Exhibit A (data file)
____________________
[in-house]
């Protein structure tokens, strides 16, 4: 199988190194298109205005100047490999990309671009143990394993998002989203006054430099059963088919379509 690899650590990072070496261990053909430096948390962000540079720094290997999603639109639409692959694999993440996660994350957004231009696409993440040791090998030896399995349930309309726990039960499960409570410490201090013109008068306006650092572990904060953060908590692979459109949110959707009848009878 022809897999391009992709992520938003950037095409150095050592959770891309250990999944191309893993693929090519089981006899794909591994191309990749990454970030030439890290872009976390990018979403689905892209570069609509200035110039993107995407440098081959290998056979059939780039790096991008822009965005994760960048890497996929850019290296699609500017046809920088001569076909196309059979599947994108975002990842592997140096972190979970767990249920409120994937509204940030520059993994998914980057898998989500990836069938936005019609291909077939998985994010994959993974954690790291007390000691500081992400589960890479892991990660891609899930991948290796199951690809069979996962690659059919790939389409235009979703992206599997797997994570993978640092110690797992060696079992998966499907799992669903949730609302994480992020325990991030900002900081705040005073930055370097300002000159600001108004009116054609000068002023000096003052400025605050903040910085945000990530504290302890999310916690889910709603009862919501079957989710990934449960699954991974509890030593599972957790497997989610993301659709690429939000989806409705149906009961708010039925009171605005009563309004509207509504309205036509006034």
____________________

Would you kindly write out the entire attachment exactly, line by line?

[in-house]
């Protein structure tokens, strides 16, 4: 199988190194298109205005100047490999990309671009143990394993998002989203006054430099059963088919379509 690899650590990072070496261990053909430096948390962000540079720094290997999603639109639409692959694999993440996660994350957004231009696409993440040791090998030896399995349930309309726990039960499960409570410490201090013109008068306006650092572990904060953060908590692979459109949110959707009848009878 022809897999391009992709992520938003950037095409150095050592959770891309250990999944191309893993693929090519089981006899794909591994191309990749990454970030030439890290872009976390990018979403689905892209570069609509200035110039993107995407440098081959290998056979059939780039790096991008822009965005994760960048890497996929850019290296699609500017046809920088001569076909196309059979599947994108975002990842592997140096972190979970767990249920409120994937509204940030520059993994998914980057898998989500990836069938936005019609291909077939998985994010994959993974954690790291007390000691500081992400589960890479892991990660891609899930991948290796199951690809069979996962690659059919790939389409235009979703992206599997797997994570993978640092110690797992060696079992998966499907799992669903949730609302994480992020325990991030900002900081705040005073930055370097300002000159600001108004009116054609000068002023000096003052400025605050903040910085945000990530504290302890999310916690889910709603009862919501079957989710990934449960699954991974509890030593599972957790497997989610993301659709690429939000989806409705149906009961708010039925009171605005009563309004509207509504309205036509006034």